Science is not my personal strong point, and was one of my most intimidating subjects coming in to homeschooling. It was only after reminding myself that I don't need to teach high school level chemistry tomorrow that I was able to take a deep breath and figure what needs to be done now. I believe that the main goal of elementary/middle school science is to instill a love for the natural world, lay a foundation of basic facts, and learn how to observe and question. We do this through:
Classical Conversations. Every week we memorize basic science facts, covering all science topics over three years. So at the end of elementary they will have covered each topic at least twice. For example, this semester CC is covering physics. This week we are memorizing Newton's Second Law of Motion. They are all memorizing the same fact, and thus we cover science all together.
Apologia's Exploring Creation. Let's Read and Find Out Science series. We read from these books to supplement our science facts we're learning in CC. I do not systematically work through the series, but pick and choose what we are learning about and read aloud that section. I try to read aloud about the topic on Monday so we understand it and can let it marinate for the week. So for Newton's Second Law of Motion, I read the two pages in Exploring Creation with Chemistry and Physics that covers Newton's Second Law of Motion. It breaks the fact down for us in to manageable chunks, while giving an overarching view of the topic in general. The Let's Read and Find Out Science series is a picture book series for younger students, which I have available to the girls and read aloud if possible.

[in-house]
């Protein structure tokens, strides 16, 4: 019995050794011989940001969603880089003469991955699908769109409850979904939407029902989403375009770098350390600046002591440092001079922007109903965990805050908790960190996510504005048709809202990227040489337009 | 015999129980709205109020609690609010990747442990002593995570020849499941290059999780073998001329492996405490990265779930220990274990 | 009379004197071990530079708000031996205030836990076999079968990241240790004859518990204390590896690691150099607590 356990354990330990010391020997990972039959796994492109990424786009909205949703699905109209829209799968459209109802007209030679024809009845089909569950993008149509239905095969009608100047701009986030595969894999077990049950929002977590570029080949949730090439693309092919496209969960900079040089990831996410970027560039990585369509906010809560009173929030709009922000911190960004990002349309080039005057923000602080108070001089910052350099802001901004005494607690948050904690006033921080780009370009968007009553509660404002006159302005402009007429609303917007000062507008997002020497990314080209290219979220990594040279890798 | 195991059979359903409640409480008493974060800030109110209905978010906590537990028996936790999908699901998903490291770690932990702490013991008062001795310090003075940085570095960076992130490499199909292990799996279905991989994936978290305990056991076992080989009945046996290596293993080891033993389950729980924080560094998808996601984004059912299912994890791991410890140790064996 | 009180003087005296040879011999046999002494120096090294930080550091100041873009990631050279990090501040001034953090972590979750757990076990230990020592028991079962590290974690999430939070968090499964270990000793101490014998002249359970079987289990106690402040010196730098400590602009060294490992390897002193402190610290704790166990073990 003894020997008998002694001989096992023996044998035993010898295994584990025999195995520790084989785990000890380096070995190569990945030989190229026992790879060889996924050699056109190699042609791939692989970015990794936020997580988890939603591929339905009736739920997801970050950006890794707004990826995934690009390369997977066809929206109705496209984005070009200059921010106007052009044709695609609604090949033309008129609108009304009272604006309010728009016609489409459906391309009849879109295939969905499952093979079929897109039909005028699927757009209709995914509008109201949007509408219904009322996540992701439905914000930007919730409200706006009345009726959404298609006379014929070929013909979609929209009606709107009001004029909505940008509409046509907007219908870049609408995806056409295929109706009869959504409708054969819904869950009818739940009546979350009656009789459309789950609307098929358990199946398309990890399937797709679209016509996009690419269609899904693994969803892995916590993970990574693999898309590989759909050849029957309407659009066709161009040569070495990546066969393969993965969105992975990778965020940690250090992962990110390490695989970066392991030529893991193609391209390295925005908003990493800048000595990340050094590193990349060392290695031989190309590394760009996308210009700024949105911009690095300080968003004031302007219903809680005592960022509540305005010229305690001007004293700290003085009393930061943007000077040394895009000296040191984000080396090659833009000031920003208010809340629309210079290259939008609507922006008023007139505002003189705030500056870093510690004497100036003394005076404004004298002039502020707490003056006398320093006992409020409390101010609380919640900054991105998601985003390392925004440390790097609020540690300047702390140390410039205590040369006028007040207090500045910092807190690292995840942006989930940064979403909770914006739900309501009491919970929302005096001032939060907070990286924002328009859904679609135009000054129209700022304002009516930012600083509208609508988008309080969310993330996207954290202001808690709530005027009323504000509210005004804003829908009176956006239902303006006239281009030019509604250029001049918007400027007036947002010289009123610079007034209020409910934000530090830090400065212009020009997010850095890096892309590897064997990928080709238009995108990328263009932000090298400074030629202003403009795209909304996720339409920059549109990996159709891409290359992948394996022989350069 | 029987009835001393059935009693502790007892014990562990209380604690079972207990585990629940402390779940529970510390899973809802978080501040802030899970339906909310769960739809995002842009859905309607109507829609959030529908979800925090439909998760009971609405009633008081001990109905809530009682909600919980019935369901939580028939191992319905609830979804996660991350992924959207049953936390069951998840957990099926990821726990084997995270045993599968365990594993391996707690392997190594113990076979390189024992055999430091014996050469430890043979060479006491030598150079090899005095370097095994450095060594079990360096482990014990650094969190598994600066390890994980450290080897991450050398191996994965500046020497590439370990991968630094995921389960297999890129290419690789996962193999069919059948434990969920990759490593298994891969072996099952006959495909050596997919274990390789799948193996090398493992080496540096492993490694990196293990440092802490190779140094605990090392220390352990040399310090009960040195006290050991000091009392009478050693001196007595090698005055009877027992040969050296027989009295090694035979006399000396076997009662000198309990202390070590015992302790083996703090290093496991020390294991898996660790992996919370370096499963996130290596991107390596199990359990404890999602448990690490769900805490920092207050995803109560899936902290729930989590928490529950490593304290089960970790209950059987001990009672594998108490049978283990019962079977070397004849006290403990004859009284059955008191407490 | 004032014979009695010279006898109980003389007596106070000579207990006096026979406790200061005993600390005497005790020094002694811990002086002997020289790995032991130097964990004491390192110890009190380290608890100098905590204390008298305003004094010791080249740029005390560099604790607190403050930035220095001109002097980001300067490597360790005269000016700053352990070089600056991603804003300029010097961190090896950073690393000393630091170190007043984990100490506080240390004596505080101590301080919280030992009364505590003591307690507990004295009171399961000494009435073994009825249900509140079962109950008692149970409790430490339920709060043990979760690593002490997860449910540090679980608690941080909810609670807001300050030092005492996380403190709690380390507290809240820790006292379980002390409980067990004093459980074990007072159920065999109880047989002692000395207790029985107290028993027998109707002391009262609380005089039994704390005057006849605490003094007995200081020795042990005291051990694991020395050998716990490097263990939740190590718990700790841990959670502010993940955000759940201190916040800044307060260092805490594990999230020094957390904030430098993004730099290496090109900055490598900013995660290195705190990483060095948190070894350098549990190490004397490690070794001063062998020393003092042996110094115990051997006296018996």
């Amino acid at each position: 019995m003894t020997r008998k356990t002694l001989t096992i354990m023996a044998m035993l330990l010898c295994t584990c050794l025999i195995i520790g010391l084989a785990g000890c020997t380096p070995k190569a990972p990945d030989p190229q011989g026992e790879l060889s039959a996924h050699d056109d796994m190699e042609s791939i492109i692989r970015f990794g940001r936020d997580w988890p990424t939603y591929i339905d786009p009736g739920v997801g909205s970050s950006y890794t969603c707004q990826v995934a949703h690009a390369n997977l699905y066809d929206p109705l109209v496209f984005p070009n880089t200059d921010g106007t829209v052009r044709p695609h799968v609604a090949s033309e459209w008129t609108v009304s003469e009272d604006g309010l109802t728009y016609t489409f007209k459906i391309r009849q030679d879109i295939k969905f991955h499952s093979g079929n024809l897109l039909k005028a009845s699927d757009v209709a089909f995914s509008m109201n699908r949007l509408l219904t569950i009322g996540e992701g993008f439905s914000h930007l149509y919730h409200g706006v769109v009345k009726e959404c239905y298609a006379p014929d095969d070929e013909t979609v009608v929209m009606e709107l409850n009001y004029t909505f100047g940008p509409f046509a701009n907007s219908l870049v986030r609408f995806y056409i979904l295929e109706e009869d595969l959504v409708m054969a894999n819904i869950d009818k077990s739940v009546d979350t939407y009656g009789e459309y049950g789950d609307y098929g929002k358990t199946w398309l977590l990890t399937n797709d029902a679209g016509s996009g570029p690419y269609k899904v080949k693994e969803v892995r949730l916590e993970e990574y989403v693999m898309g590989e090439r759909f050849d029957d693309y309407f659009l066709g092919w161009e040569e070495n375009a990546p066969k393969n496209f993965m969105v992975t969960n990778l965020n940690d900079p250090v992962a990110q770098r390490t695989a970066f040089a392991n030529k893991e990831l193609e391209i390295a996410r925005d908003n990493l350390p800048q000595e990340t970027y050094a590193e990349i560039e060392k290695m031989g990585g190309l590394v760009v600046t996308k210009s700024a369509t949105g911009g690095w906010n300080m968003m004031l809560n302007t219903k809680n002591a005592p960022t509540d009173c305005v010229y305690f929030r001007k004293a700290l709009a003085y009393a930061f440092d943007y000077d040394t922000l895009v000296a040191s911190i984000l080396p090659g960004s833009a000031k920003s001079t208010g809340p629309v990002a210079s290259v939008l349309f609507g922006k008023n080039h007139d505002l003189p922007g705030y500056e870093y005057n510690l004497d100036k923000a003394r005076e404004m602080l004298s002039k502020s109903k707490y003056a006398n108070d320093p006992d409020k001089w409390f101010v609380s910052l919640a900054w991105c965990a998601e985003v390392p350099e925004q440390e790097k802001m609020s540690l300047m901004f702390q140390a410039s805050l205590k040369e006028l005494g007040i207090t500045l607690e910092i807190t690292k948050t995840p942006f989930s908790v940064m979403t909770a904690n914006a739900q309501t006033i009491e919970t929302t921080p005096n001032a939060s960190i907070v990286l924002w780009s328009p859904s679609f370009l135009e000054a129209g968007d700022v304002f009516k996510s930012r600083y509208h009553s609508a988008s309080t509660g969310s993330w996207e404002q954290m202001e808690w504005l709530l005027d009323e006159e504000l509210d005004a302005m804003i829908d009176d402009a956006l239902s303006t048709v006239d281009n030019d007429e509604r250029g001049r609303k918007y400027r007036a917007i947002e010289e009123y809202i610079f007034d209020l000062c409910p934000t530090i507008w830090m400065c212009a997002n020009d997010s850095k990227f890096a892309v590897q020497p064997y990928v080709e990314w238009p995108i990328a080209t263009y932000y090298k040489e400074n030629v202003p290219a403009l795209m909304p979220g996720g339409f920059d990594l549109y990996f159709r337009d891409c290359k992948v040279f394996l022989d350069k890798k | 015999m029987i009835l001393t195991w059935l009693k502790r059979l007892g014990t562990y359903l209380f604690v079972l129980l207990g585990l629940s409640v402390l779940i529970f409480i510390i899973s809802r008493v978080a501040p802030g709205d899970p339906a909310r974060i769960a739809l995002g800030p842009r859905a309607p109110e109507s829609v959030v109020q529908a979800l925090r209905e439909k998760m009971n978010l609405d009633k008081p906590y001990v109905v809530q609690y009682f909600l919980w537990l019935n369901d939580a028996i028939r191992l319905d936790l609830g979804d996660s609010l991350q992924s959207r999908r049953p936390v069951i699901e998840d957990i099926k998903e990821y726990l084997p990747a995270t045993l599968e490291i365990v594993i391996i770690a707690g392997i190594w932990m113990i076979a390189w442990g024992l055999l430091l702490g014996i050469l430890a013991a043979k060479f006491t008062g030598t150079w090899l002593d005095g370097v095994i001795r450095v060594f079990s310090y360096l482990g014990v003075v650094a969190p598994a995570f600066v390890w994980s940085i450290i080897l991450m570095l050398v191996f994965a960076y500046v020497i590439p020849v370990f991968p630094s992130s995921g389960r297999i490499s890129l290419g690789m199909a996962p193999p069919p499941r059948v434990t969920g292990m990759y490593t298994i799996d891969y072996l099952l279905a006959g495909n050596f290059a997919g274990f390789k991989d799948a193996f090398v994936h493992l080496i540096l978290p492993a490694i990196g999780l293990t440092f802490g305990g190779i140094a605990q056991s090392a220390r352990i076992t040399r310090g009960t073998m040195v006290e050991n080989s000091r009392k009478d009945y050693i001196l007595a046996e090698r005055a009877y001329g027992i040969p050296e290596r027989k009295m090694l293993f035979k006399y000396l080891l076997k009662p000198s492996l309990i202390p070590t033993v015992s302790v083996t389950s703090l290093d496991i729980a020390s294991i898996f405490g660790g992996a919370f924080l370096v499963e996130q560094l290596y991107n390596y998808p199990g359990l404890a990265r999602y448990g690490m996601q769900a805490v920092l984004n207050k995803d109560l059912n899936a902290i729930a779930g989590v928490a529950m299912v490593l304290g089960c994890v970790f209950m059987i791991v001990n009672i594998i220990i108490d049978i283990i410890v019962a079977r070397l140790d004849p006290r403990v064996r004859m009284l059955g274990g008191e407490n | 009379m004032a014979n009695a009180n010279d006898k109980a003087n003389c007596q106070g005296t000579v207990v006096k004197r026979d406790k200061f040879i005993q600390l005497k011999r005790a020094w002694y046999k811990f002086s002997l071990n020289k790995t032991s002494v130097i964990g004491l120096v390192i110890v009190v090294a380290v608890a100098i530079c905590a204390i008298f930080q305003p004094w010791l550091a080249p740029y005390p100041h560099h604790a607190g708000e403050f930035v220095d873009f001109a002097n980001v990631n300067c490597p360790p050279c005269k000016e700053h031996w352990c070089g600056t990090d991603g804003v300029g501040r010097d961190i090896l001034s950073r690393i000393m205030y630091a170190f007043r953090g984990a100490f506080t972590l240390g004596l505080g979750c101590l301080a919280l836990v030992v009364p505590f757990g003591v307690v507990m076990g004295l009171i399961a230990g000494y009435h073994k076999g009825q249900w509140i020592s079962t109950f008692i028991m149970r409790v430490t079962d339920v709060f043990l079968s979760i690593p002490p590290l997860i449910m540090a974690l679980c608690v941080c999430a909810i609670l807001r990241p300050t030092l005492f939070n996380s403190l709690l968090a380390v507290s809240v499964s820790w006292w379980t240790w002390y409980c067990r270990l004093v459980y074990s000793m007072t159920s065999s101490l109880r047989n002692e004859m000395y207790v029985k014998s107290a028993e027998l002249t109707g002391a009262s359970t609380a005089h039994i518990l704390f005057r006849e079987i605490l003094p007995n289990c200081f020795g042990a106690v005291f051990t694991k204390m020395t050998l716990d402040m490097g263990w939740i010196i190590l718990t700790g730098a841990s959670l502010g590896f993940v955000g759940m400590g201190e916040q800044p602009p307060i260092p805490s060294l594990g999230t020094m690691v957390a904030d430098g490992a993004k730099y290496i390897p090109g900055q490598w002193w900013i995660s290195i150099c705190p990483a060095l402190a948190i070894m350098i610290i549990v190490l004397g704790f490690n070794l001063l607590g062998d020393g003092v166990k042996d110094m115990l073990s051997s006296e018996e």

Experiments. Every week at CC they conduct an experiment or science project relating to the science facts we're memorizing.
Field Trips. This is where the science comes alive. I try to set up field trips each semester that correspond with what we're learning. Tomorrow we visit the University's College of Engineering. Next month we visit the Strategic Air and Space Museum.
Getting outside. I think that the elementary student's framework for sciences comes from nature. They experiment and observe so much from exploring outside. We play outside, walk through the woods, visit nature centers, watch birds, grow a garden, and enjoy creation.
Talking about it. Once you learn about a topic, it pops up everywhere. We integrate what we are learning from science in to our everyday life through discussion and aha moments. I do not have all the answers, but steer them in the direction they need to research for themselves any questions that they do have.